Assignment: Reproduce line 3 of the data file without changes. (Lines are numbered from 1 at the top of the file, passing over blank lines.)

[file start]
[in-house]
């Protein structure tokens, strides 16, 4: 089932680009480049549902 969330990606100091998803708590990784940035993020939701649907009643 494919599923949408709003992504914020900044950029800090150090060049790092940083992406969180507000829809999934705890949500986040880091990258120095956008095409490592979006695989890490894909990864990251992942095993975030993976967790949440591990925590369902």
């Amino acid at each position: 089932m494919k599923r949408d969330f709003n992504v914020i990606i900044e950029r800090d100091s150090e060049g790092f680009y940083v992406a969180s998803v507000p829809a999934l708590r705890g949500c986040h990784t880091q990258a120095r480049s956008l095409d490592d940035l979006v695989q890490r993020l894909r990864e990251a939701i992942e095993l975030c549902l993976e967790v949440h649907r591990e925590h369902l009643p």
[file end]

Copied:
């Amino acid at each position: 089932m494919k599923r949408d969330f709003n992504v914020i990606i900044e950029r800090d100091s150090e060049g790092f680009y940083v992406a969180s998803v507000p829809a999934l708590r705890g949500c986040h990784t880091q990258a120095r480049s956008l095409d490592d940035l979006v695989q890490r993020l894909r990864e990251a939701i992942e095993l975030c549902l993976e967790v949440h649907r591990e925590h369902l009643p």